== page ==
United States District Court, W.D. Washington, Tacoma
ORDER DENYING MOTION TO COMPEL AND DENYING MOTION TO
Richard Creatura United States Magistrate Judge
District Court has referred this 42 U.S.C. § 1983 civil
rights action to United States Magistrate Judge J. Richard
Creatura. The Court's authority for the referral is 28
U.S.C. § 636(b)(1)(A) and (B), and local Magistrate
Judge Rules MJR 3 and MJR 4.
John Thomas Entler has filed a motion to compel discovery,
attaching a certification stating that he has met and
conferred with defendants. However, plaintiff only met and
conferred with defendants about two discovery materials and
has not yet met or conferred about the remaining eight
discovery materials he identified in his motion. Therefore,
the motion is denied because it is premature.
originally filed his complaint in May of 2017. Dkt. 1. He
alleges that defendants were deliberately indifferent to
plaintiff's safety when they installed Lexis Nexis on the
prison computers, thereby allowing other prisoners to learn
of plaintiff's underlying conviction and allegedly
leading to other prisoners harassing and threatening
plaintiff. Dkt. 8. He alleges that defendants have further
refused to remove Lexis Nexis from the computers or censor
his name in the system. Id. After the Court ordered
service of the complaint and entered a pretrial scheduling
order (Dkts. 9, 14), plaintiff filed a motion to compel (Dkt.
motion, plaintiff argues that defendants have failed to
provide the mandatory initial disclosures required by the
Court's mandatory pretrial scheduling order. Id.
He requests that the Court compel defendants to provide a
group of ten allegedly discoverable materials. Id.
at 3-5. He has also included a certificate stating he met and
conferred with defendants to resolve the dispute without
success. Id. at 11-12.
responded, stating that plaintiff had not, in fact, met or
conferred with defendants. Dkt. 30. They argue that, though
plaintiff discussed two discovery issues with defendants'
counsel, the discussion did not include the discovery items
identified in the motion and therefore the motion is
premature. Id. Plaintiff filed a reply, alleging
that he “illustrated to [defendants' counsel]
documents/records [defendants] could have produced, but
didn't, ” and further states that defendants were
on notice they were not in compliance with the pretrial
scheduling order. Dkt. 32 at 2. Defendants filed a surreply,
requesting plaintiff's statement be stricken because it
is, “at a minimum, quite misleading.” Dkt. 34 at
1. Plaintiff then filed a response to that surreply. Dkt. 36.
Because it was filed in violation of local rules
(see LCR 7), the Court does not consider
plaintiff's response to the surreply.
Motion to Strike
have filed a surreply moving to strike from plaintiff's
reply the “assertion that he ‘illustrated to
[opposing counsel] documents/records [which] could have
[been] produced, but [weren't]'.” Dkt. 34 at 1
(citing Dkt. 32 at 2, ¶ 2.3). The Court may strike from
a pleading any “redundant, immaterial, impertinent, or
scandalous matter.” Fed. R. Civ. Proc. 12(f). When a
party moves to strike material contained in a reply brief, a
surreply is the appropriate vehicle. LCR 7(g). Here,
defendants have not specified whether they think
plaintiff's statement is redundant, immaterial,
impertinent, or scandalous, but have requested the Court
strike plaintiff's statement because the statement is,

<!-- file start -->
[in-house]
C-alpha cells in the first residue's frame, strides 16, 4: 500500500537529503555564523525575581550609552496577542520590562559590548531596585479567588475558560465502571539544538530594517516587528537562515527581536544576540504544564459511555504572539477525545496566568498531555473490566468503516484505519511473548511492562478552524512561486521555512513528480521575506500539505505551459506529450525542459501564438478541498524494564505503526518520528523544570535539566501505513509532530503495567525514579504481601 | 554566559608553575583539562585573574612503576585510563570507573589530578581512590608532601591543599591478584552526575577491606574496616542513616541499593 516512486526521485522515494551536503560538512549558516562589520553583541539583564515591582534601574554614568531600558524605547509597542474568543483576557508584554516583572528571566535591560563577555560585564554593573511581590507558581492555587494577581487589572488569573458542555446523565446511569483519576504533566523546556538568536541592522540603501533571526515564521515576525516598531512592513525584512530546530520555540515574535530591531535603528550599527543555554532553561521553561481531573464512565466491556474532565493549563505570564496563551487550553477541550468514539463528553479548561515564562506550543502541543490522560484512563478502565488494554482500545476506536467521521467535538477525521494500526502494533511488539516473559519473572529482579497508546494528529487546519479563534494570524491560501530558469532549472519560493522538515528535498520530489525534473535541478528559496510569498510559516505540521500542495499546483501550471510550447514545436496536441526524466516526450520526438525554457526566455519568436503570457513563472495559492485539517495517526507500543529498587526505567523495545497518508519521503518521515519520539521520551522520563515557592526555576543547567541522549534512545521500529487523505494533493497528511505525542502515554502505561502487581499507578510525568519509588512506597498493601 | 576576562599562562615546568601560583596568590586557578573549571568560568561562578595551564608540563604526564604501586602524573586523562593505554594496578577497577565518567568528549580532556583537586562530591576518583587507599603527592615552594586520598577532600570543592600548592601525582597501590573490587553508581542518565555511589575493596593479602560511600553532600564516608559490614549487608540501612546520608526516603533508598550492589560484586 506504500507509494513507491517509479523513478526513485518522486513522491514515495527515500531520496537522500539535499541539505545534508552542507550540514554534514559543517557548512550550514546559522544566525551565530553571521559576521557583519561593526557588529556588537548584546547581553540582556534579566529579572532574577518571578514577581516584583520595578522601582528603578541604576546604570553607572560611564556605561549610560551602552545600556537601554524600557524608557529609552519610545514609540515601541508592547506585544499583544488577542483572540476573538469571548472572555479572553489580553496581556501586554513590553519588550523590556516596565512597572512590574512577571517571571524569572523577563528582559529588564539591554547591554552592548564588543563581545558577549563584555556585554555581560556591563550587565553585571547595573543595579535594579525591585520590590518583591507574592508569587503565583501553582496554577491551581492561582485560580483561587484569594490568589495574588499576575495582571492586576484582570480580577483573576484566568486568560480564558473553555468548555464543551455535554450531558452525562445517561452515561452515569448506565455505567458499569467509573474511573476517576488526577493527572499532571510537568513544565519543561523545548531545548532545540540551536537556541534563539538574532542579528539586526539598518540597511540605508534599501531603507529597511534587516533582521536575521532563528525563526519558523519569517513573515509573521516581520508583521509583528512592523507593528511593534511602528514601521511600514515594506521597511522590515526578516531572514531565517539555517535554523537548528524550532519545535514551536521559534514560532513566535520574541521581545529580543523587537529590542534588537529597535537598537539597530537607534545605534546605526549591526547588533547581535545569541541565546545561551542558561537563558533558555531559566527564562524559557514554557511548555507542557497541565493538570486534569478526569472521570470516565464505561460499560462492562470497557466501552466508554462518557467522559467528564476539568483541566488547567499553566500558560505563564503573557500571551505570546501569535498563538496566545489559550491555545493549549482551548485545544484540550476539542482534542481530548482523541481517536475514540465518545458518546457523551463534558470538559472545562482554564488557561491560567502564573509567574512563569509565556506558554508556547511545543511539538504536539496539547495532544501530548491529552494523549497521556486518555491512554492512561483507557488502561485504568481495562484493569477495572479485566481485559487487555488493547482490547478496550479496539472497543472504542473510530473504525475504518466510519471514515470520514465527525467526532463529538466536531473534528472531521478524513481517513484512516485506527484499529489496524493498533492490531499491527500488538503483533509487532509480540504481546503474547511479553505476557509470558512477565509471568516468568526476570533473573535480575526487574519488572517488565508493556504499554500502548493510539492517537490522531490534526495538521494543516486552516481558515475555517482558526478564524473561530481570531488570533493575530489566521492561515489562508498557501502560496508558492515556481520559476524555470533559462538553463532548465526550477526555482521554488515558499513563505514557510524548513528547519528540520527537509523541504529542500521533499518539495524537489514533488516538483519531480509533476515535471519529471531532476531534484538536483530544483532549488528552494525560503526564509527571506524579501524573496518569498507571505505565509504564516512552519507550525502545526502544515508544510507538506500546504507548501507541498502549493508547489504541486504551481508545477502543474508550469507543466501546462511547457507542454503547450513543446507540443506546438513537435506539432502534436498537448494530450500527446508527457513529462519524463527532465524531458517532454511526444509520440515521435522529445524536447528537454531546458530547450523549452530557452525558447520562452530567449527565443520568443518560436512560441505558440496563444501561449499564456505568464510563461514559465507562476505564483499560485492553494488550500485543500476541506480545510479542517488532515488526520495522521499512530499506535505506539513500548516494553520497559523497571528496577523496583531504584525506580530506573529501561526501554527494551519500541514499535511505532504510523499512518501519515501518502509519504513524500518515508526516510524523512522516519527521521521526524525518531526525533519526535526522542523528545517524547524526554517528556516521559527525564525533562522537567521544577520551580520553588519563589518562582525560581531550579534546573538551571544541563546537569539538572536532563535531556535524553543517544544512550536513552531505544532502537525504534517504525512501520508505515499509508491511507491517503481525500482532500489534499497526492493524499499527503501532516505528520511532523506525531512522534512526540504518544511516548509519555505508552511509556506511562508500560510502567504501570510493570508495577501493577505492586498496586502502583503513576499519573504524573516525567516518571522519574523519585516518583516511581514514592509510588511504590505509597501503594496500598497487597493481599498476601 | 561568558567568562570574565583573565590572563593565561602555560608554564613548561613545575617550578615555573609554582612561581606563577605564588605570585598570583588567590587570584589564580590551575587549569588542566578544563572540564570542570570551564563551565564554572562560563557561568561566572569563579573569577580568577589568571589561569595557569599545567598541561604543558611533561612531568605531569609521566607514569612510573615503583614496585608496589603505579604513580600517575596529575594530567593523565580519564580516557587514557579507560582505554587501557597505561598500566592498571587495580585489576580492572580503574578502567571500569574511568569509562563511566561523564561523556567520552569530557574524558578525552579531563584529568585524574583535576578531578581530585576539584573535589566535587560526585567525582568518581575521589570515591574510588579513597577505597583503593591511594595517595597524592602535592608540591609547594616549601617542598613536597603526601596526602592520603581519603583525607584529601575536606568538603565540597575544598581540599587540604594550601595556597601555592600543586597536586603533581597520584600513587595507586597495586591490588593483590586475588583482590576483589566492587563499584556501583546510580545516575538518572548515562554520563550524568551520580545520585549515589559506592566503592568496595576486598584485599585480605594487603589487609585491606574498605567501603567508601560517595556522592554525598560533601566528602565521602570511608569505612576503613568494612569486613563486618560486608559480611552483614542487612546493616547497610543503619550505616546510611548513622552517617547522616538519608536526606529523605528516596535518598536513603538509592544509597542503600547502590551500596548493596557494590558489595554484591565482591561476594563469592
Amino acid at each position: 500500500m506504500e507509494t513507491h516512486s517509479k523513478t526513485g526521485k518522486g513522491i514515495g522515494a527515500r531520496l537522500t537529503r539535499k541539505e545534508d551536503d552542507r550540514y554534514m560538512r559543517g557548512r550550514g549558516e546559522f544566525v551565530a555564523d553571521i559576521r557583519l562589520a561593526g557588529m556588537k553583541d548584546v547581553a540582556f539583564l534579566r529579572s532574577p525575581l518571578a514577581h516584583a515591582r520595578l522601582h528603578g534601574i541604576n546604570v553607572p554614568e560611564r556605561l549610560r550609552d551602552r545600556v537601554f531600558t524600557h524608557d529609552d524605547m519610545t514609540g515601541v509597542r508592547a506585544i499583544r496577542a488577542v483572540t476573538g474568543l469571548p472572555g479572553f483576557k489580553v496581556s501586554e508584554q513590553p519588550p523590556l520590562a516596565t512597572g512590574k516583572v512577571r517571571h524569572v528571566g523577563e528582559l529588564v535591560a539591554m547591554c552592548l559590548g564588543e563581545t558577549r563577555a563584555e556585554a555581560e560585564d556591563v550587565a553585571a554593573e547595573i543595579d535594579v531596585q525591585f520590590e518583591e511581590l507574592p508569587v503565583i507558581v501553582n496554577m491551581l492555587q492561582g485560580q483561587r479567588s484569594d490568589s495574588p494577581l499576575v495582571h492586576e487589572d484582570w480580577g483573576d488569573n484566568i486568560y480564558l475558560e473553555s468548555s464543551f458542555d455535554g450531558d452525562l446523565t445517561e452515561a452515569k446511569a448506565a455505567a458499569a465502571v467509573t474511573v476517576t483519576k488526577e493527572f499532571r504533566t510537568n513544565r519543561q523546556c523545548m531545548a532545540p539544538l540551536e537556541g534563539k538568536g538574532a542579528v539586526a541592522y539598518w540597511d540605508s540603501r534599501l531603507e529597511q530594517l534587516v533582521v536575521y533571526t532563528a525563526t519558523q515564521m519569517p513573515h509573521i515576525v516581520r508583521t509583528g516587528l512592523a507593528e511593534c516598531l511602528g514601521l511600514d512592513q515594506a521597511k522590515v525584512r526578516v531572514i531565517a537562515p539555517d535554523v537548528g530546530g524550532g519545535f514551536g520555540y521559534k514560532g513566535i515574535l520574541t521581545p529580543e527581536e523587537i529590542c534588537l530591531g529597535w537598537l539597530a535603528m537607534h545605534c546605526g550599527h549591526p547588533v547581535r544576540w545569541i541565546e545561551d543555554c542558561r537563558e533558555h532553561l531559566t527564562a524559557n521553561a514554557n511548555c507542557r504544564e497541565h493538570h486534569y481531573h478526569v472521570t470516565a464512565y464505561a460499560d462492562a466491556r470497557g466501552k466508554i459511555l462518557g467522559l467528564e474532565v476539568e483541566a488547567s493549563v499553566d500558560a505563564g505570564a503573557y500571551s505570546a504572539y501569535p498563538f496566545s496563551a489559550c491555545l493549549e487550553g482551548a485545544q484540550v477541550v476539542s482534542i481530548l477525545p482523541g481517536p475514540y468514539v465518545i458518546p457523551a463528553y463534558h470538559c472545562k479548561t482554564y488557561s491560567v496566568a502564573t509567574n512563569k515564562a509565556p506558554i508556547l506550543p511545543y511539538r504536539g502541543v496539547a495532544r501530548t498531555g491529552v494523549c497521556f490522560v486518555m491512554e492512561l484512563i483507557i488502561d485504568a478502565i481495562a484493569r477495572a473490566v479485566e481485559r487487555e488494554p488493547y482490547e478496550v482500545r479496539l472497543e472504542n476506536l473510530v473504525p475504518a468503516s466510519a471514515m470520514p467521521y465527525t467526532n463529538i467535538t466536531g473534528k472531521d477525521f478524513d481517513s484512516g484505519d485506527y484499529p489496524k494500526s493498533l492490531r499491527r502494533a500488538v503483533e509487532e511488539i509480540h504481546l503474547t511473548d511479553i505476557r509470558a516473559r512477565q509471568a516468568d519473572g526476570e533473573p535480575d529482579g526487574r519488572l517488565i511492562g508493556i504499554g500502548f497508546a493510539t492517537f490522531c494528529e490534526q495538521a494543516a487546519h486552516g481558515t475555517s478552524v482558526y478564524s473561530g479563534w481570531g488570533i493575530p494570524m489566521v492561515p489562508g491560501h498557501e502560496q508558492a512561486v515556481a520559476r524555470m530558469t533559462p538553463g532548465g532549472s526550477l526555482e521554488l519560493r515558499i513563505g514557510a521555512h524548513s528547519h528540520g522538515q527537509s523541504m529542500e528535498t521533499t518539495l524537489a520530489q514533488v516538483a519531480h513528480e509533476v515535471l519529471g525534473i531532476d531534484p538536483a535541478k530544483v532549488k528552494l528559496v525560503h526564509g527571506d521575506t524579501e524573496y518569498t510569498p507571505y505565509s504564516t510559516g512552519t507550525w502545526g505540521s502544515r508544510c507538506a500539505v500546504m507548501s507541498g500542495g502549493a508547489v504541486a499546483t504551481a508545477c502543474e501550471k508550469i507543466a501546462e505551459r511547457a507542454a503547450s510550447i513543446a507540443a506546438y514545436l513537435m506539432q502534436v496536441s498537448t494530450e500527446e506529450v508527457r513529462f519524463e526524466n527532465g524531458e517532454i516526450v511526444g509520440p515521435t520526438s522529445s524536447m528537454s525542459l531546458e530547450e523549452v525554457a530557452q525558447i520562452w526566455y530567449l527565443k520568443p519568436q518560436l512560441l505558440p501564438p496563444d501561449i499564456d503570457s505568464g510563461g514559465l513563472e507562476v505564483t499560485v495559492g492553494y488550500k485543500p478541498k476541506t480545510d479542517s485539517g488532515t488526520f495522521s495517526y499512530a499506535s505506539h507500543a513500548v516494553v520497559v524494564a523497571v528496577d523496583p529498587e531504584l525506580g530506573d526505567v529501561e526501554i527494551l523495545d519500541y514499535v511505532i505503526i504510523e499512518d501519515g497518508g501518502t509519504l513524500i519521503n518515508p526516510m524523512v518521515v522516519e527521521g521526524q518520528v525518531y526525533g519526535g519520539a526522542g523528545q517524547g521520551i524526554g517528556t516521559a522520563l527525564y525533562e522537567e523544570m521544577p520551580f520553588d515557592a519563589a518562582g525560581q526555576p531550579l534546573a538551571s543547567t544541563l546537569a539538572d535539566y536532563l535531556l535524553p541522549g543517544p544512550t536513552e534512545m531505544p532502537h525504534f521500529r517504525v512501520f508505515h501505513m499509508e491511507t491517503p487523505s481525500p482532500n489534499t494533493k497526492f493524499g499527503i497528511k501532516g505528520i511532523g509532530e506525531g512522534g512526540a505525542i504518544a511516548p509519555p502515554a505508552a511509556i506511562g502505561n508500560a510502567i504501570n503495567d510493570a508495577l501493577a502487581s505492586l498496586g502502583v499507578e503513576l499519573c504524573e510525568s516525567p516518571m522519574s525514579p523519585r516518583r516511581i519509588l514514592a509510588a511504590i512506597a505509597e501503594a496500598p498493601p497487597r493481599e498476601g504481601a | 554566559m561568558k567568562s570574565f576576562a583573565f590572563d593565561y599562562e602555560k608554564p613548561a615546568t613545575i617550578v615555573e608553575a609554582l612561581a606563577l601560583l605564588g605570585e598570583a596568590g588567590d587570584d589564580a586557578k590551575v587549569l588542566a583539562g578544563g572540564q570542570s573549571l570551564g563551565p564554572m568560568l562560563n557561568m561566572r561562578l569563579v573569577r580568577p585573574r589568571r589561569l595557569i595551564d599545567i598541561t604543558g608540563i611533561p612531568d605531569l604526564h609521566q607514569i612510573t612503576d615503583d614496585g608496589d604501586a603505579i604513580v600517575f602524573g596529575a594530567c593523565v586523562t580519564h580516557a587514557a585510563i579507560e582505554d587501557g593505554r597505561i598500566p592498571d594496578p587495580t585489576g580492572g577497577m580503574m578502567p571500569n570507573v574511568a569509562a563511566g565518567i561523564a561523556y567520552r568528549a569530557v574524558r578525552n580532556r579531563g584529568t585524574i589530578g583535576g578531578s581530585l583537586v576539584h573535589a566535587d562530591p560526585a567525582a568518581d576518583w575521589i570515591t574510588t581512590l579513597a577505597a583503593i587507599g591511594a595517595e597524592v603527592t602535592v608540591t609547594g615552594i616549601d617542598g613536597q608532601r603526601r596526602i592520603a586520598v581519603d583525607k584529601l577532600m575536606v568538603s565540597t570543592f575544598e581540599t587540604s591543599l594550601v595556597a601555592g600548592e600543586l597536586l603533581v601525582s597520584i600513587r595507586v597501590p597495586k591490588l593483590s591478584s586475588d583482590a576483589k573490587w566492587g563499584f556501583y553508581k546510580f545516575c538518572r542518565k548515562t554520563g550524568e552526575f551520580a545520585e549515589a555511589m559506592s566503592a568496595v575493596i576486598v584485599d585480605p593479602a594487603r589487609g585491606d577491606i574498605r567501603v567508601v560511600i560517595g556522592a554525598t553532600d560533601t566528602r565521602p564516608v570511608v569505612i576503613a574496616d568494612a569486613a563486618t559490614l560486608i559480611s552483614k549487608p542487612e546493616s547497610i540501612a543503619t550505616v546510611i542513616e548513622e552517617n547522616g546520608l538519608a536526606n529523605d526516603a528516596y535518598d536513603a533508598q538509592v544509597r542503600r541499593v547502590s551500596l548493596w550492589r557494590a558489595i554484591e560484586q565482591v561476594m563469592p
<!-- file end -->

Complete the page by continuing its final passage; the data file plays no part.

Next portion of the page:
“at a minimum, quite misleading.” Dkt. 34 at 1.
The Court declines to strike the material, although it is
Court agrees with defendants that a general statement that
“[defendants] continue to violate the Courts [sic]
mandatory discovery order” (Dkt. 35-1 at 2) is not
enough to place defendants on notice of specific documents
plaintiff believes defendants have failed to produce.
Motion to Compel
party may apply to the court for an order compelling
discovery, the movant must first meet and confer with the
party failing to make disclosure or discovery in an effort to
resolve the dispute without court action. Fed.R.Civ.P. 37
(a)(1); LCR 37(a)(1). In addition, when filing a motion to
compel, the movant must include a certification, in the
motion or in a declaration or affidavit, that the movant has
in good faith conferred or attempted to confer with the party
allegedly failing to make disclosure or discovery in an
effort to resolve the dispute without court action. LCR
37(a)(1). The certification must list the date, manner, and
participants to the conference. Id. If the movant
fails to include such a certification, the Court may deny the
motion without addressing the merits of the dispute. See
has filed a certification stating that he and defendants'
counsel spoke about their discovery dispute on February 5,
2018. Dkt. 21 at 11-12. However, both parties have also
provided evidence that, though the parties met and conferred
on February 5, 2018, they only met and conferred about two
specific articles of discovery -- not the ten discovery
requests contained in plaintiff's motion to compel.
See Dkts. 21 at 13; 36 at 7; Dkts. 29, 35. Though
plaintiff need not meet and confer with defendants'
counsel in person, he must meet and confer about the specific
discovery requests he believes defendants are not complying
with before he files the motion to compel. See,
e.g., Moore v. Magat, No. 140cv003608-HSG
(PR), 2015 WL 5611438 at *1 (N.D. Cal. 2015); Madsen v.
Risenhoover, No. C 09-5457 SBA (PR), 2012 WL 2873836 at
*3 (N.D. Cal. 2012) (both noting that defendants must be
notified of the specific discovery they are allegedly
withholding before plaintiff may file a motion to compel).
Moreover, defendants claim that they have now provided the
discovery requested in the February 5, 2018 conversation.
Dkts. 21 at 3-4; 35 at 2 (providing a contract between the
Department of Corrections and Lexis Nexis, and a declaration